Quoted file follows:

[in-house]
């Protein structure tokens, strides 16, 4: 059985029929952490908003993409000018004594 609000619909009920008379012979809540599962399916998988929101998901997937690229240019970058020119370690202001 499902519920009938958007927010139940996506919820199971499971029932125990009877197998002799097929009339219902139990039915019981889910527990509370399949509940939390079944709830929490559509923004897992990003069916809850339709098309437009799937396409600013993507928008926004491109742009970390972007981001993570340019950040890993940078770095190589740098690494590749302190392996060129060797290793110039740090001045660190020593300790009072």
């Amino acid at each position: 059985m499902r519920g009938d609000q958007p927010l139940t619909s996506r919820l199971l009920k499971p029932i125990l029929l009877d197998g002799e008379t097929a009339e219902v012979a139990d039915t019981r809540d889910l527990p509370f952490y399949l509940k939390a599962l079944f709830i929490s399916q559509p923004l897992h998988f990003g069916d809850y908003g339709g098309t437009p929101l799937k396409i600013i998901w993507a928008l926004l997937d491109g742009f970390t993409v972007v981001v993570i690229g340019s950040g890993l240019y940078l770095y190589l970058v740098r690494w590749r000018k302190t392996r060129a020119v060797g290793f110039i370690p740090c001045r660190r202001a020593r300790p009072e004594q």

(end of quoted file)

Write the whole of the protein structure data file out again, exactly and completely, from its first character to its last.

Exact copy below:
[in-house]
């Protein structure tokens, strides 16, 4: 059985029929952490908003993409000018004594 609000619909009920008379012979809540599962399916998988929101998901997937690229240019970058020119370690202001 499902519920009938958007927010139940996506919820199971499971029932125990009877197998002799097929009339219902139990039915019981889910527990509370399949509940939390079944709830929490559509923004897992990003069916809850339709098309437009799937396409600013993507928008926004491109742009970390972007981001993570340019950040890993940078770095190589740098690494590749302190392996060129060797290793110039740090001045660190020593300790009072």
């Amino acid at each position: 059985m499902r519920g009938d609000q958007p927010l139940t619909s996506r919820l199971l009920k499971p029932i125990l029929l009877d197998g002799e008379t097929a009339e219902v012979a139990d039915t019981r809540d889910l527990p509370f952490y399949l509940k939390a599962l079944f709830i929490s399916q559509p923004l897992h998988f990003g069916d809850y908003g339709g098309t437009p929101l799937k396409i600013i998901w993507a928008l926004l997937d491109g742009f970390t993409v972007v981001v993570i690229g340019s950040g890993l240019y940078l770095y190589l970058v740098r690494w590749r000018k302190t392996r060129a020119v060797g290793f110039i370690p740090c001045r660190r202001a020593r300790p009072e004594q």